If confusing the white beard, is what one wants to do, just give him a full glass cockpit and very little instruction and you will realize success.Those who flew round engines and wore brown boots learned what was available and had to master the Link before being allowed out in the wind. These individuals never saw a computer and never played video games. If one could use an adding machine and an E6B, that was all that was needed. Today the young pilots are joining the fray fresh from hours upon hours of CRT displays and fast moving games and are very adept at thinking on their feet, exactly what will be needed in the NextGen cockpit.As pilots move up the ladder of responsibility they also move into more stressful situations which can be caused by what is referred to as “informational overload.” When one has more information than he needs to complete a task, the excess information just floats around in the brain and sometimes causes a convolution of the thought process, resulting in slower responses to a stimulus or no response at all. Both of these situations can be catastrophic in the manipulation of an airplane full of passengers or cargo. In most instances, the pilot will recognize what is happening and will make the necessary adjustments to bring himself back under control.When pilots are learning how to fly in IFR conditions, most instructors will ensure that frequently the pilot will be distracted by one thing or another and a normal approach will just not happen. This scene is played out simply as an effort to get the pilot thinking while under a stressful situation as this is where a majority of the statistics begin to pile up against the pilots.When HUDs (Heads up Displays) began appearing on various types of airplanes, much was learned about the inability of the pilots to keep their heads up. Even with the information being displayed on the windscreen, the pilots began to look back into the panel just to make sure what they were seeing on the windscreen was the same information that was on the panel.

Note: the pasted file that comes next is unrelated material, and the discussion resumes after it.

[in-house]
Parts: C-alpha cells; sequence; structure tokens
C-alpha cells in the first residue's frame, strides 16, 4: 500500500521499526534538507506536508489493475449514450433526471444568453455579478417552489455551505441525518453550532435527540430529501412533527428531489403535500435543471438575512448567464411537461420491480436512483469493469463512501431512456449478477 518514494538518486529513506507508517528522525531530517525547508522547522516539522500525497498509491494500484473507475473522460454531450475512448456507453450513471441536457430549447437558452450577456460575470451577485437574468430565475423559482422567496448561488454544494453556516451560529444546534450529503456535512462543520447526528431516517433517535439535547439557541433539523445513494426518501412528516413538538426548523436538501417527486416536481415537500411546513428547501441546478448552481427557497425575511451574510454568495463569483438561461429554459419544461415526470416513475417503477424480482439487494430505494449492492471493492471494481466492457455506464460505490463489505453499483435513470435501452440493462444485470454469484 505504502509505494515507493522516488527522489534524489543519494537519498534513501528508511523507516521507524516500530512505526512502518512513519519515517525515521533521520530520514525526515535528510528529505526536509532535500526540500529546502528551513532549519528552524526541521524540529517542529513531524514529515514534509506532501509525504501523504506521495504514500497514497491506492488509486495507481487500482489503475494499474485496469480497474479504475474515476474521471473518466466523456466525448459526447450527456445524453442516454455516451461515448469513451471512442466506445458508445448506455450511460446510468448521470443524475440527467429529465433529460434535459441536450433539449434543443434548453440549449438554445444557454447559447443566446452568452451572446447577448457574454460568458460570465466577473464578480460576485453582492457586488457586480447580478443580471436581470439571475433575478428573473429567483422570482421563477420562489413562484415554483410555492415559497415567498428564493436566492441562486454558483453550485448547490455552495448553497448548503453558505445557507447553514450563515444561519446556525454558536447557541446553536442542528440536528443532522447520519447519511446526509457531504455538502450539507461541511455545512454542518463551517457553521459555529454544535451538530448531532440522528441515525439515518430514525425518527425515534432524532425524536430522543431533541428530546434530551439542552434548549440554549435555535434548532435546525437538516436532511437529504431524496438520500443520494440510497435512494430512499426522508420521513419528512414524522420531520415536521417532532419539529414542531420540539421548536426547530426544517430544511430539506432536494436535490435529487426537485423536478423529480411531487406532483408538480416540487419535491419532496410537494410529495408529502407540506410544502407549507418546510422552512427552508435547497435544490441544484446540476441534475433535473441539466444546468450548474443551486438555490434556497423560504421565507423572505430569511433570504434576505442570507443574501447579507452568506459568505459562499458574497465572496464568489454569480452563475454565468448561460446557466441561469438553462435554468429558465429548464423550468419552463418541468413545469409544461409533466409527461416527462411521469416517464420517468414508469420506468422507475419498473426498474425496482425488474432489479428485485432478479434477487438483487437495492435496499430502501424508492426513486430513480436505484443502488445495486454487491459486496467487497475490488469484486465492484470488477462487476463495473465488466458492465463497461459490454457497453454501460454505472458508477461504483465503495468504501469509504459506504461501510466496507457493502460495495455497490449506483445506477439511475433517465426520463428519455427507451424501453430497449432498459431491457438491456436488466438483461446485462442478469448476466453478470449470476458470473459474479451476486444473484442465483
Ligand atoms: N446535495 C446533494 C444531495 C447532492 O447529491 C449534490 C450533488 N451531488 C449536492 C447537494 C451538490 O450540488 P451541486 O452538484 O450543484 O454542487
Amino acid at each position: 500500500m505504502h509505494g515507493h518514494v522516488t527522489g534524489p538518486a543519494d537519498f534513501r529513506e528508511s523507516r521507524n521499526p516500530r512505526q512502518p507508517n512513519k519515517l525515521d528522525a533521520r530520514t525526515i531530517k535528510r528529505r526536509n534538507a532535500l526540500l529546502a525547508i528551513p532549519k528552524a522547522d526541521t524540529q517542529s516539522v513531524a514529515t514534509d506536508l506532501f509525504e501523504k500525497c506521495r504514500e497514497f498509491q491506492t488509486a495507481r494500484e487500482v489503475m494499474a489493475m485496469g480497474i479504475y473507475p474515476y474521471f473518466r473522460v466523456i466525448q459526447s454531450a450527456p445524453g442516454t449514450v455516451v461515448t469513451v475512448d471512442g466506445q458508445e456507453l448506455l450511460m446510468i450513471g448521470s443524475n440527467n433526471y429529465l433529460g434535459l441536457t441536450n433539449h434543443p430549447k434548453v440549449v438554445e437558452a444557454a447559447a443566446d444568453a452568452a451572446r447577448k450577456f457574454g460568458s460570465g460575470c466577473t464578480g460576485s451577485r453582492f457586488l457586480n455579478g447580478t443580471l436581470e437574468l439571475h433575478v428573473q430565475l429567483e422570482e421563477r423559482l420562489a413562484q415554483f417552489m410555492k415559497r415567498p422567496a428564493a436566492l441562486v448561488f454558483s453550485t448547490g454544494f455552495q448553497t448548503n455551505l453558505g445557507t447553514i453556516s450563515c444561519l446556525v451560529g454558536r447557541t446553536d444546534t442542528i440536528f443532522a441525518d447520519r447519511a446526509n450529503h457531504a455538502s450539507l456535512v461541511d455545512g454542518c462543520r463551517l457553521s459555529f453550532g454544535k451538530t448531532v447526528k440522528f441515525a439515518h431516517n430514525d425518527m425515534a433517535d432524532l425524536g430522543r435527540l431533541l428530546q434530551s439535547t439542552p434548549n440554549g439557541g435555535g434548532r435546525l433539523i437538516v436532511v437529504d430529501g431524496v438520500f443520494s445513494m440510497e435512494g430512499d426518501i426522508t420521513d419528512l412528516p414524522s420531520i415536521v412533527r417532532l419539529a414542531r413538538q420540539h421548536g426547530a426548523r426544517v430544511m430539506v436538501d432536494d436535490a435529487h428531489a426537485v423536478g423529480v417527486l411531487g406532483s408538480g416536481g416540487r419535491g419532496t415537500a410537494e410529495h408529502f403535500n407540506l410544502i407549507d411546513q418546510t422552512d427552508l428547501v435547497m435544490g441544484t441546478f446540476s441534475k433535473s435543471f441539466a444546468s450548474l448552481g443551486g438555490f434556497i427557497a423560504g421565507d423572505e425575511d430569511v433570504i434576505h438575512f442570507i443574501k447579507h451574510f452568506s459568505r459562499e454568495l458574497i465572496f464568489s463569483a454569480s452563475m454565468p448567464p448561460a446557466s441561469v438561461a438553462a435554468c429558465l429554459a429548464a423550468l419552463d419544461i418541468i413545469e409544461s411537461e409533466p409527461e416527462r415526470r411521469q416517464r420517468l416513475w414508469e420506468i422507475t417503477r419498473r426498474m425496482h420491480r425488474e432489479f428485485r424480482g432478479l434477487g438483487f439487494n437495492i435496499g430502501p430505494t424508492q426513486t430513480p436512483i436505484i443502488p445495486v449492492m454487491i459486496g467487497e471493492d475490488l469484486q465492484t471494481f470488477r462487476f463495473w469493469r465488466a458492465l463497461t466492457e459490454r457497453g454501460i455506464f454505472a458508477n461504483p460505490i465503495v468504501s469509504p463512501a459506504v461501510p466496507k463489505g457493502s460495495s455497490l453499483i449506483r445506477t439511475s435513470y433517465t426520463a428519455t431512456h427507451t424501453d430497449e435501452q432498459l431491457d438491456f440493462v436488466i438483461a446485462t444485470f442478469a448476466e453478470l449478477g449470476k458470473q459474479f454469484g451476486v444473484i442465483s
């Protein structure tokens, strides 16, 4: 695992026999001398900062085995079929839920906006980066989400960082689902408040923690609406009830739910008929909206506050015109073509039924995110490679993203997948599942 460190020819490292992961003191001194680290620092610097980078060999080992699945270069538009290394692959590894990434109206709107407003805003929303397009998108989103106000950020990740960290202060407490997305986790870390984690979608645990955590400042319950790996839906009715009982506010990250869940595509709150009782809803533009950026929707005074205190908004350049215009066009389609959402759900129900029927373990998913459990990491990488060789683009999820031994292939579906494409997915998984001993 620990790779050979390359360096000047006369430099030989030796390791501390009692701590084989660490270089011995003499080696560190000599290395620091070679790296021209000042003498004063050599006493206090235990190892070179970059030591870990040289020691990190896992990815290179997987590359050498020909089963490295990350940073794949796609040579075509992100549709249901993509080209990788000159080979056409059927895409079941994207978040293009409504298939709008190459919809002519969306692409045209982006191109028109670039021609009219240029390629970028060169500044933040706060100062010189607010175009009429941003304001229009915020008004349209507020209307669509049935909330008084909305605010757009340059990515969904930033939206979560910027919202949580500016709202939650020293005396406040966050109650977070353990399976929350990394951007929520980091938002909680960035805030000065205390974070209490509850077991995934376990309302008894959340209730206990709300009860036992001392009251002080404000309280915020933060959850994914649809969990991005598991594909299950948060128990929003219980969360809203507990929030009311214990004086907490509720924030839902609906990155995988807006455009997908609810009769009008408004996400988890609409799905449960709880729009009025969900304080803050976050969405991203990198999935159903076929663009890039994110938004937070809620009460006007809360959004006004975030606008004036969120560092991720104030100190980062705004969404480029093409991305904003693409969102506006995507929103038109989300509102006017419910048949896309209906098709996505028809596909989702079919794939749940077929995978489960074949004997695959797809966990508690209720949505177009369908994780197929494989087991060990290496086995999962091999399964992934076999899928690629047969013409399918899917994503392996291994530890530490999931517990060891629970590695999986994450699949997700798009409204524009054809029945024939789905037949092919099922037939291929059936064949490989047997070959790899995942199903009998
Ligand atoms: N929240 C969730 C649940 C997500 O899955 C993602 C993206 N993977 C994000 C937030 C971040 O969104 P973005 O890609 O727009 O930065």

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Supporting 4D Trajectory Revisions on the Flight Deck: Design of a Human–Machine Interface. Bart J. A. van Marwijk; Clark Borst; Mark Mulder; Max Mulder; Marinus M. van Paassen The International Journal of Aviation Psychology, 1532-7108, Volume 21, Issue 1, 2011, Pages 35 – 61
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